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Circuits and Systems for Video Technology, IEEE Transactions on

Issue 5 • Date May 2015

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Displaying Results 1 - 18 of 18
  • Table of contents

    Publication Year: 2015 , Page(s): C1
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  • IEEE Transactions on Circuits and Systems for Video Technology publication information

    Publication Year: 2015 , Page(s): C2
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  • Robust Histogram Shape-Based Method for Image Watermarking

    Publication Year: 2015 , Page(s): 717 - 729
    Save to Project icon | Request Permissions | Click to expandQuick Abstract | PDF file iconPDF (6001 KB) |  | HTML iconHTML  

    Cropping and random bending are two common attacks in image watermarking. In this paper we propose a novel image-watermarking method to deal with these attacks, as well as other common attacks. In the embedding process, we first preprocess the host image by a Gaussian low-pass filter. Then, a secret key is used to randomly select a number of gray levels and the histogram of the filtered image with respect to these selected gray levels is constructed. After that, a histogram-shape-related index is introduced to choose the pixel groups with the highest number of pixels and a safe band is built between the chosen and nonchosen pixel groups. A watermark-embedding scheme is proposed to insert watermarks into the chosen pixel groups. The usage of the histogram-shape-related index and safe band results in good robustness. Moreover, a novel high-frequency component modification mechanism is also utilized in the embedding scheme to further improve robustness. At the decoding end, based on the available secret key, the watermarked pixel groups are identified and watermarks are extracted from them. The effectiveness of the proposed image-watermarking method is demonstrated by simulation examples. View full abstract»

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  • A Fast Trilateral Filter-Based Adaptive Support Weight Method for Stereo Matching

    Publication Year: 2015 , Page(s): 730 - 743
    Save to Project icon | Request Permissions | Click to expandQuick Abstract | PDF file iconPDF (3539 KB) |  | HTML iconHTML  

    Adaptive support weight (ASW) methods represent the state of the art in local stereo matching, while the bilateral filter-based ASW method achieves outstanding performance. However, this method fails to resolve the ambiguity induced by nearby pixels at different disparities but with similar colors. In this paper, we introduce a novel trilateral filter (TF)-based ASW method that remedies such ambiguities by considering the possible disparity discontinuities through color discontinuity boundaries, i.e., the boundary strength between two pixels, which is measured by a local energy model. We also present a recursive TF-based ASW method whose computational complexity is O(N) for the cost aggregation step, and O(N{\rm Log}_{2}(N)) for boundary detection, where N denotes the input image size. This complexity is thus independent of the support window size. The recursive TF-based method is a nonlocal cost aggregation strategy. The experimental evaluation on the Middlebury benchmark shows that the proposed method, whose average error rate is 4.95%, outperforms other local methods in terms of accuracy. Equally, the average runtime of the proposed TF-based cost aggregation is roughly 260 ms on a 3.4-GHz Inter Core i7 CPU, which is comparable with state-of-the-art efficiency. View full abstract»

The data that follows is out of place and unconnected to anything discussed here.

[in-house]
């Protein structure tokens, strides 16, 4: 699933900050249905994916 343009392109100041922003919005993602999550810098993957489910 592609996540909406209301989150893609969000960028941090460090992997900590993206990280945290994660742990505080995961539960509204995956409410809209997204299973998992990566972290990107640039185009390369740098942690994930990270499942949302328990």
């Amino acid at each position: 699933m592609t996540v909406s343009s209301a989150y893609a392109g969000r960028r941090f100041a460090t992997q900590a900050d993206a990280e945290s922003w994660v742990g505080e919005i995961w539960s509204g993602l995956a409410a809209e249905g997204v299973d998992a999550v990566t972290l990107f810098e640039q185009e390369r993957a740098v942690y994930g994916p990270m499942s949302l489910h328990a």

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  • The Evolution of First Person Vision Methods: A Survey

    Publication Year: 2015 , Page(s): 744 - 760
    Save to Project icon | Request Permissions | Click to expandQuick Abstract | PDF file iconPDF (2754 KB) |  | HTML iconHTML  

    The emergence of new wearable technologies, such as action cameras and smart glasses, has increased the interest of computer vision scientists in the first person perspective. Nowadays, this field is attracting attention and investments of companies aiming to develop commercial devices with first person vision (FPV) recording capabilities. Due to this interest, an increasing demand of methods to process these videos, possibly in real time, is expected. The current approaches present a particular combinations of different image features and quantitative methods to accomplish specific objectives like object detection, activity recognition, user–machine interaction, and so on. This paper summarizes the evolution of the state of the art in FPV video analysis between 1997 and 2014, highlighting, among others, the most commonly used features, methods, challenges, and opportunities within the field. View full abstract»

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  • Visual Target TRACTOR: Tracker and Detector

    Publication Year: 2015 , Page(s): 761 - 775
    Save to Project icon | Request Permissions | Click to expandQuick Abstract | PDF file iconPDF (6020 KB) |  | HTML iconHTML